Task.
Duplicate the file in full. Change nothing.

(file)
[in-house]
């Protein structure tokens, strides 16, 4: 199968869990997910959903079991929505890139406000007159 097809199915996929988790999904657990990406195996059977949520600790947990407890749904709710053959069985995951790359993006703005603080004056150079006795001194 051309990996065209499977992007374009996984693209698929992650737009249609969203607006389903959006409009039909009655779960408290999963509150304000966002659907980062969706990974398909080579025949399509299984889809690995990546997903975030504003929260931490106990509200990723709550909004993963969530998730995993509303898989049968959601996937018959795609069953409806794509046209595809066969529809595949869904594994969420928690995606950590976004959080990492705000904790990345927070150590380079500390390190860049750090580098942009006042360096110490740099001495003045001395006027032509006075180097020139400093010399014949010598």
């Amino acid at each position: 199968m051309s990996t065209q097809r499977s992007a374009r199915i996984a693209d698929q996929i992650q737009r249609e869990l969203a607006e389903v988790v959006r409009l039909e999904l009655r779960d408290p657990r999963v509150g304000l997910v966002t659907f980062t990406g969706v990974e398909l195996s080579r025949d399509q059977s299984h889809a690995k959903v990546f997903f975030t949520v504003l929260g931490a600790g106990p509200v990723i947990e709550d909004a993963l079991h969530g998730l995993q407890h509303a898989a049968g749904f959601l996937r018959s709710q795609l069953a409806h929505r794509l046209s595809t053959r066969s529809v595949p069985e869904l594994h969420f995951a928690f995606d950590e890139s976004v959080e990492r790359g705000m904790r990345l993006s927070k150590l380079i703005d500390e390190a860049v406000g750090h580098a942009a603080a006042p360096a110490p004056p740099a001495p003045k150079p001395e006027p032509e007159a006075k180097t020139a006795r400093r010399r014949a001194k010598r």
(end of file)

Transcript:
[in-house]
């Protein structure tokens, strides 16, 4: 199968869990997910959903079991929505890139406000007159 097809199915996929988790999904657990990406195996059977949520600790947990407890749904709710053959069985995951790359993006703005603080004056150079006795001194 051309990996065209499977992007374009996984693209698929992650737009249609969203607006389903959006409009039909009655779960408290999963509150304000966002659907980062969706990974398909080579025949399509299984889809690995990546997903975030504003929260931490106990509200990723709550909004993963969530998730995993509303898989049968959601996937018959795609069953409806794509046209595809066969529809595949869904594994969420928690995606950590976004959080990492705000904790990345927070150590380079500390390190860049750090580098942009006042360096110490740099001495003045001395006027032509006075180097020139400093010399014949010598």
């Amino acid at each position: 199968m051309s990996t065209q097809r499977s992007a374009r199915i996984a693209d698929q996929i992650q737009r249609e869990l969203a607006e389903v988790v959006r409009l039909e999904l009655r779960d408290p657990r999963v509150g304000l997910v966002t659907f980062t990406g969706v990974e398909l195996s080579r025949d399509q059977s299984h889809a690995k959903v990546f997903f975030t949520v504003l929260g931490a600790g106990p509200v990723i947990e709550d909004a993963l079991h969530g998730l995993q407890h509303a898989a049968g749904f959601l996937r018959s709710q795609l069953a409806h929505r794509l046209s595809t053959r066969s529809v595949p069985e869904l594994h969420f995951a928690f995606d950590e890139s976004v959080e990492r790359g705000m904790r990345l993006s927070k150590l380079i703005d500390e390190a860049v406000g750090h580098a942009a603080a006042p360096a110490p004056p740099a001495p003045k150079p001395e006027p032509e007159a006075k180097t020139a006795r400093r010399r014949a001194k010598r």